In my grandparents generation, people got married pretty early, most women didn’t go to school, didn’t have real jobs or even career goals; many were mainly housewives. Success for a woman at that time was defined by finding a decent husband and making as many children as possible.
With my parents’ generation, I saw a dramatic change with much more women in the workforce, taking leadership positions in private and government jobs. Schooling for women was a much higher priority than for the previous generation. Educated women had more options and were more equipped to make educated choices for themselves. I noticed many women in that generation getting married in their early – mid thirties, most of them with solid and successful careers. And I thought I figured it out: that from there on, society and women in particular women would value more their education, their career, their independence. I looked up to that modern woman growing up in the streets of Abidjan. I wanted to be her, femme or feminist fatale if we shall.

Now my generation is quite a complex story. And I realized that the story of women from generation to generation didn’t necessarily follow the linear pattern I had always assumed. This is the age where we breathe feminism, chant higher education and equal opportunity for women. Us, women are officially no more second class citizens but fully empowered to take ownership of our lives, careers and given opportunities to be independent.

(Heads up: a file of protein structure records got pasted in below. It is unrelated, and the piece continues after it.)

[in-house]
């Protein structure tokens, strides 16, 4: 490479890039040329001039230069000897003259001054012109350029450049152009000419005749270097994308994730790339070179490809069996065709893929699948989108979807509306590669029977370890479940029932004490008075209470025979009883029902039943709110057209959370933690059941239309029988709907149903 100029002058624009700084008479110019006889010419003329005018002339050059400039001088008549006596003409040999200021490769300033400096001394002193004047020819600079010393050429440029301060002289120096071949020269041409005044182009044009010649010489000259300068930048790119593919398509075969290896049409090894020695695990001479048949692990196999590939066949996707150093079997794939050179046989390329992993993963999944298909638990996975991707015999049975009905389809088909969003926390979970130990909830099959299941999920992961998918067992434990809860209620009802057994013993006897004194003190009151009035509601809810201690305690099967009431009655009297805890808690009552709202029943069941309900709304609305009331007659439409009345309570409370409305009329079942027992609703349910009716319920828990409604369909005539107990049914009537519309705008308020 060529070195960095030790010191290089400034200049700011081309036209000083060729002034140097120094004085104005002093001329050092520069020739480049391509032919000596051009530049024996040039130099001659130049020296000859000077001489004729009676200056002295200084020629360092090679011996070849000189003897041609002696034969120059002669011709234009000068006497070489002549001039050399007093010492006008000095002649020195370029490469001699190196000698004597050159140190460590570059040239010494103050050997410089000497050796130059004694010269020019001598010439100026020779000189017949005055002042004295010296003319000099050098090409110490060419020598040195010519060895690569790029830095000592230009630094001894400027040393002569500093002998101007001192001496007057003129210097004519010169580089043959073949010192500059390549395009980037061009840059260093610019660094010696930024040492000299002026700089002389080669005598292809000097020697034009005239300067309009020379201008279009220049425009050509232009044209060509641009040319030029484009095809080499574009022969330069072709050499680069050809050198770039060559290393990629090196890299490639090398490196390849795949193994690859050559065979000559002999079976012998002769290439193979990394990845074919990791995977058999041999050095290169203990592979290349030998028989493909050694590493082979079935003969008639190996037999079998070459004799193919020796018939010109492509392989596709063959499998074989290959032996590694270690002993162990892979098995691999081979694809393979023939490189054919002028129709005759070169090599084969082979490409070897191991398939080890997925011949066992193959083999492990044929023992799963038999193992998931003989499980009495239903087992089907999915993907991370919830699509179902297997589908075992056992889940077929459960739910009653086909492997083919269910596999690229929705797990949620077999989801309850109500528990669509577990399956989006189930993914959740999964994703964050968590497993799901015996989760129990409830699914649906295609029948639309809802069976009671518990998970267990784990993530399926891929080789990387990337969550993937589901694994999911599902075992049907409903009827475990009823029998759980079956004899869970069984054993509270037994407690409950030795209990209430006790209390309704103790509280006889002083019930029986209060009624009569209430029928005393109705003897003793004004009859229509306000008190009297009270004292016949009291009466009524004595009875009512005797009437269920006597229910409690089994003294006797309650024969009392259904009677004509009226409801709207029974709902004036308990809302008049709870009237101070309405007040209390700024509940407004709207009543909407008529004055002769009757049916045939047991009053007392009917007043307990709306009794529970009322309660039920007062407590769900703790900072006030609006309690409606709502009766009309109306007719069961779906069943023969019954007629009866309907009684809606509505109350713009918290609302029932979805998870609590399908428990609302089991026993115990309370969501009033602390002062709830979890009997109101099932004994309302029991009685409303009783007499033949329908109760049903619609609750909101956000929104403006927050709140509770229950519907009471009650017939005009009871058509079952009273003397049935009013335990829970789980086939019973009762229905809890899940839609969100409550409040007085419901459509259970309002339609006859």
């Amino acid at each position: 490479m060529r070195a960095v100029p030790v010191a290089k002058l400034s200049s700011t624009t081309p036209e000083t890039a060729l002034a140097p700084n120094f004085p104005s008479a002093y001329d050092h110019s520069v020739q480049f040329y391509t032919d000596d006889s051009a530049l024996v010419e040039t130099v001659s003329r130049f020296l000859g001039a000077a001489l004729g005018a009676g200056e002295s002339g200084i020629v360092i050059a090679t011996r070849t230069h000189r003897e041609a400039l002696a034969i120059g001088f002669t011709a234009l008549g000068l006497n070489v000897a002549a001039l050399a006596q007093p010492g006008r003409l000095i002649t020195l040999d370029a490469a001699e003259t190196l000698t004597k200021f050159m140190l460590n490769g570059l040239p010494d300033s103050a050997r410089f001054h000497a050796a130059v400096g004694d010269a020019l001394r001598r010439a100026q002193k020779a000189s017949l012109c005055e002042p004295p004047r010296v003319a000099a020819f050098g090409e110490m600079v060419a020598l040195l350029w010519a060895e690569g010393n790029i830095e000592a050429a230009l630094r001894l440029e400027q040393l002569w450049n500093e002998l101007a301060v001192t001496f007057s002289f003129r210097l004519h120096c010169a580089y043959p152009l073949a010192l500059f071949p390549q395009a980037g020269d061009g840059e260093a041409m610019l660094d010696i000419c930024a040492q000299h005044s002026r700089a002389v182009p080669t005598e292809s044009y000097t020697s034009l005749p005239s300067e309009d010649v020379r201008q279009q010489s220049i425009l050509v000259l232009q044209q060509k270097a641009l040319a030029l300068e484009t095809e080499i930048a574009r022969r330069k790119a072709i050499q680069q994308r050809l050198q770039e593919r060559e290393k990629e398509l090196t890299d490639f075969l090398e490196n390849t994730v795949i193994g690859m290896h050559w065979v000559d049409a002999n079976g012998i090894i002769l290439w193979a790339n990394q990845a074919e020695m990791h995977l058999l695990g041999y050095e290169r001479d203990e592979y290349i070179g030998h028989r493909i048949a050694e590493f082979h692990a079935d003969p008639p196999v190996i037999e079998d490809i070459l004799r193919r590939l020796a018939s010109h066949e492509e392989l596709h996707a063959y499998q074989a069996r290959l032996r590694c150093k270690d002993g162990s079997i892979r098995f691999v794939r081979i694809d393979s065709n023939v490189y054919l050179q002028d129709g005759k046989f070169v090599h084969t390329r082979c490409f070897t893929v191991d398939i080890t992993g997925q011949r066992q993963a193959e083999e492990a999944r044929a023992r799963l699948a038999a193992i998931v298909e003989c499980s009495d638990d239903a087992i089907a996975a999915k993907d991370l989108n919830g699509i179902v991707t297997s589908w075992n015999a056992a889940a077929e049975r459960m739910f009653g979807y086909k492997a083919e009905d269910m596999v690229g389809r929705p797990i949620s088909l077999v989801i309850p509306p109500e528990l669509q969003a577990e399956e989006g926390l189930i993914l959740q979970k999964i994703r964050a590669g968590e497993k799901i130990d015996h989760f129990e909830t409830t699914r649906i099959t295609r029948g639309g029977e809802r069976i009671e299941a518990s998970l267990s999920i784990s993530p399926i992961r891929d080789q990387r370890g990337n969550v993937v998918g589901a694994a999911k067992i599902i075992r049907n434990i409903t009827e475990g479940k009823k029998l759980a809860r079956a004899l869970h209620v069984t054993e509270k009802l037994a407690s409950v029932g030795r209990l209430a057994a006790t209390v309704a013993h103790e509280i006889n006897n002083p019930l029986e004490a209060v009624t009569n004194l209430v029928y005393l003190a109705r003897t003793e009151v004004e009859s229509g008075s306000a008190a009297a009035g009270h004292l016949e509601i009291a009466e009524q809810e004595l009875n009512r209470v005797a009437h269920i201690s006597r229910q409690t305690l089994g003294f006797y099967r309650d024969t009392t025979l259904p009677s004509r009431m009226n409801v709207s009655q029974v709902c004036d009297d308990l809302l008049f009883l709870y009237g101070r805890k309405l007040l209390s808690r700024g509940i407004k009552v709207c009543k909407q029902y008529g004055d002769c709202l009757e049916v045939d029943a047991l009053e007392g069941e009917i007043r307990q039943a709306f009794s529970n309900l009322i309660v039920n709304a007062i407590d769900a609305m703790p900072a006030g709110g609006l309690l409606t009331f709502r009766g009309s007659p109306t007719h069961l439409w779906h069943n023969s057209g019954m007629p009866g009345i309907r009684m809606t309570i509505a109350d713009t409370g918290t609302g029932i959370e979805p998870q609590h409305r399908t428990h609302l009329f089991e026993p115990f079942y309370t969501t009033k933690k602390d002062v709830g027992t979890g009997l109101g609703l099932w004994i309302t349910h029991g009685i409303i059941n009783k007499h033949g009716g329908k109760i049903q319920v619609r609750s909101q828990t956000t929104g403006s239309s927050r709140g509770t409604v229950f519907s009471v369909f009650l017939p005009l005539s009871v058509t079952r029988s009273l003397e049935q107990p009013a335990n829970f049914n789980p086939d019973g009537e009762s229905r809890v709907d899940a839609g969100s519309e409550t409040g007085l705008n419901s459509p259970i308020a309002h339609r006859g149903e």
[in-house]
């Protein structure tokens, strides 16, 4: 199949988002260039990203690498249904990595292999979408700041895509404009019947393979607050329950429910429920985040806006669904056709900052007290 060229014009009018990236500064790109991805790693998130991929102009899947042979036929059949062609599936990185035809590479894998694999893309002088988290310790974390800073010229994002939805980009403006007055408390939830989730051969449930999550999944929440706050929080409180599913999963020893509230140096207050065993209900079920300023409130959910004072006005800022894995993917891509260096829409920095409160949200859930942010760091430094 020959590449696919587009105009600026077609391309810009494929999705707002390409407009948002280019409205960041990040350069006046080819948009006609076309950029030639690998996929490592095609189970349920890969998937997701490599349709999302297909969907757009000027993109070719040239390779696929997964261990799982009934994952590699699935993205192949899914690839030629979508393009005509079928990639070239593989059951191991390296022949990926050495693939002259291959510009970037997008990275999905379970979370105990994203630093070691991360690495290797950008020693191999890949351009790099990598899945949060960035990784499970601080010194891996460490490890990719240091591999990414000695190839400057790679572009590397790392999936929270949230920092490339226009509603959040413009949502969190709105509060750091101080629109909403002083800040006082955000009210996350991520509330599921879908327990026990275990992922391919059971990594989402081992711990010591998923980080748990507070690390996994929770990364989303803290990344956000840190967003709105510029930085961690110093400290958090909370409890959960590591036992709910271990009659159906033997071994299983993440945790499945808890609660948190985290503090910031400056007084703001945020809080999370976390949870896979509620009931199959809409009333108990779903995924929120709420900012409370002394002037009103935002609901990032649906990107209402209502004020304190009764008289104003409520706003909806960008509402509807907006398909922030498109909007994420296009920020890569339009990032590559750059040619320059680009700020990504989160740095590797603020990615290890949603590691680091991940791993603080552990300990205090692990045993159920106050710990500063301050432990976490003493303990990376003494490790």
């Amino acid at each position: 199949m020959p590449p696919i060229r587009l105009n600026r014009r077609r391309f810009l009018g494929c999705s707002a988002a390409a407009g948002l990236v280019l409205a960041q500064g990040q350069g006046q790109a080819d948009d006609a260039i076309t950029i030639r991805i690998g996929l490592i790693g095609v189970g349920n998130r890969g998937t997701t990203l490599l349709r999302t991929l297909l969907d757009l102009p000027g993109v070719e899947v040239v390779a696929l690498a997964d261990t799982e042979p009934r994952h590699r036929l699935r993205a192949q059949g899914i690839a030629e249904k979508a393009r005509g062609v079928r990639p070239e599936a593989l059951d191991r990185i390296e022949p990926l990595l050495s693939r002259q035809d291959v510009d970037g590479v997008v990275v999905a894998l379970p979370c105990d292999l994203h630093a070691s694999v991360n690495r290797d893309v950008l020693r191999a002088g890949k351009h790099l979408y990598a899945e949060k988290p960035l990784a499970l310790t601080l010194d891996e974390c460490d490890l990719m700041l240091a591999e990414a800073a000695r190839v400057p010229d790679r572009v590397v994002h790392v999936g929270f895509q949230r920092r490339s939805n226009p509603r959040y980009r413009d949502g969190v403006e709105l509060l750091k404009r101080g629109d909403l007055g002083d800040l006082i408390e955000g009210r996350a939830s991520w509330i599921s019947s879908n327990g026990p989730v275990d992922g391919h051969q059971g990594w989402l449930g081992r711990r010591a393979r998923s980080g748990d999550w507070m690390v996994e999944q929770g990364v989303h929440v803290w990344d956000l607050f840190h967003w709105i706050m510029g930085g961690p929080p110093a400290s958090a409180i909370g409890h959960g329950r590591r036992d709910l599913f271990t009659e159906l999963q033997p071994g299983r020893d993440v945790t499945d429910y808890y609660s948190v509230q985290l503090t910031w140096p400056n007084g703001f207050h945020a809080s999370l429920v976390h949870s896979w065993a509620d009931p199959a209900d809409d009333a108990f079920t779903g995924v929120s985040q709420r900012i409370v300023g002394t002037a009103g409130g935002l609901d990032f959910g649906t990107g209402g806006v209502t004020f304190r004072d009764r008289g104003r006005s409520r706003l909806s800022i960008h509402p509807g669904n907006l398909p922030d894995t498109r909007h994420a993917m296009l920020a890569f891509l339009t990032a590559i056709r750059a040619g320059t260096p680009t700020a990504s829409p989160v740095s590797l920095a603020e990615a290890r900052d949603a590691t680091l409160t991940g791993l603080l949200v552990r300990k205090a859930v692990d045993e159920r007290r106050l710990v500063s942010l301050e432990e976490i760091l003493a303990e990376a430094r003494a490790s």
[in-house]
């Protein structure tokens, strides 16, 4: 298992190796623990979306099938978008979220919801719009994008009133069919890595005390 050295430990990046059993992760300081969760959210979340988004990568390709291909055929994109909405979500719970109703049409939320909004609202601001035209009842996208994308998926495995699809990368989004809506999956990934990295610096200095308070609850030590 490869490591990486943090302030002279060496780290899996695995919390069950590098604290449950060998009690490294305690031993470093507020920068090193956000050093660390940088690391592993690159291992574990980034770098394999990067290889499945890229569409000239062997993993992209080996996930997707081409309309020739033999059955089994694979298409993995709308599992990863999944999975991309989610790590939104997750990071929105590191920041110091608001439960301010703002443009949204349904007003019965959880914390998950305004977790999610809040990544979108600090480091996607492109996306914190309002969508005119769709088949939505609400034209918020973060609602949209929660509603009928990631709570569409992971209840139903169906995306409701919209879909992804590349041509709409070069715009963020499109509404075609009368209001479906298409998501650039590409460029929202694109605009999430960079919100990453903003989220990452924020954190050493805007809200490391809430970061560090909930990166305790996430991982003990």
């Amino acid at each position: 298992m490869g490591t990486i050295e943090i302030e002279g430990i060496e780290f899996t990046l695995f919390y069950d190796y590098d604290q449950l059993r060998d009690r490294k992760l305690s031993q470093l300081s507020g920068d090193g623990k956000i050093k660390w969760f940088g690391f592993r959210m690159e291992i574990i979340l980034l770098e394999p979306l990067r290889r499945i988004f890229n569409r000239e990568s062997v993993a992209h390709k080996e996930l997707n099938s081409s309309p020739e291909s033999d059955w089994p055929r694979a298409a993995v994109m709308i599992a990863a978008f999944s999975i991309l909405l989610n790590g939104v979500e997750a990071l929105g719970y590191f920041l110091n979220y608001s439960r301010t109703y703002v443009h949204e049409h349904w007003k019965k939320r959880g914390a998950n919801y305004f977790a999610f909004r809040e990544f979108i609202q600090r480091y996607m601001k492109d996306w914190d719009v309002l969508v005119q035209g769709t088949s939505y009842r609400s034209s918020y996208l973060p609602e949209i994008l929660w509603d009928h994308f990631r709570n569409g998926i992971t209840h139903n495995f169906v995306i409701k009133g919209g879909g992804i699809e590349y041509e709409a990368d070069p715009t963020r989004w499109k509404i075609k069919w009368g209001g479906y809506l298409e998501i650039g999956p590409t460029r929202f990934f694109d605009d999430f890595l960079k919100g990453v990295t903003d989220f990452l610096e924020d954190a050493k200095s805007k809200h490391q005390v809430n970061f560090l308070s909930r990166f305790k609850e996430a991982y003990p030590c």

Astonishingly, it seems that so many women in my generation define their womanhood and success in life not by their accomplishments or personal happiness but by whether or not they have a husband or a marriage material significant other. This is a sad reality but it is just the plain truth. It almost feels like we are back in my grandparent’s generation.  I could have sworn we received better instructions and inspirations.

For those women far from my vision of the modern day feminist fatale, no matter what a woman accomplished, her successful career, her six figures salary, her big mansion and even her Ferrari; she is incomplete until she finds a husband. Why is it that we made marriage a norm without which women are deemed to not be completely happy? Furthermore, this panic of being incomplete is even affecting women as early as early twenties. I can’t’ tell you how many ladies came to me panicked that they hadn’t found the one yet and wondered whether they ever will. Sometimes, I allow myself to understand and let myself freak out for just a minute, before I come back to a reality that I am very proud of.

When did this happen? When did the paradigm shift? When did that equation stop being linear? What made men the deciding factor in whether or not women’s lives are complete? I plead that, in a generation that received such high education, in the age we live in, for those valiant heroes who fought so hard for women’s empowerment, us ladies take our happiness and completeness in our own hands. I too believe in fairy tales, at least in some realistic version. I also know that you can’t wait on anyone else to make you happy, to complete you. Life is too short for that!

wcdi

We owe it to our grandmothers, our mothers, our daughters and all the women across the globe to  pursue our dreams because:
1. We can’t let ridiculous norms put us in a box and shape who we should be
2. We deserve to achieve
3. The sky is the limit.
For the rest, God is in charge.

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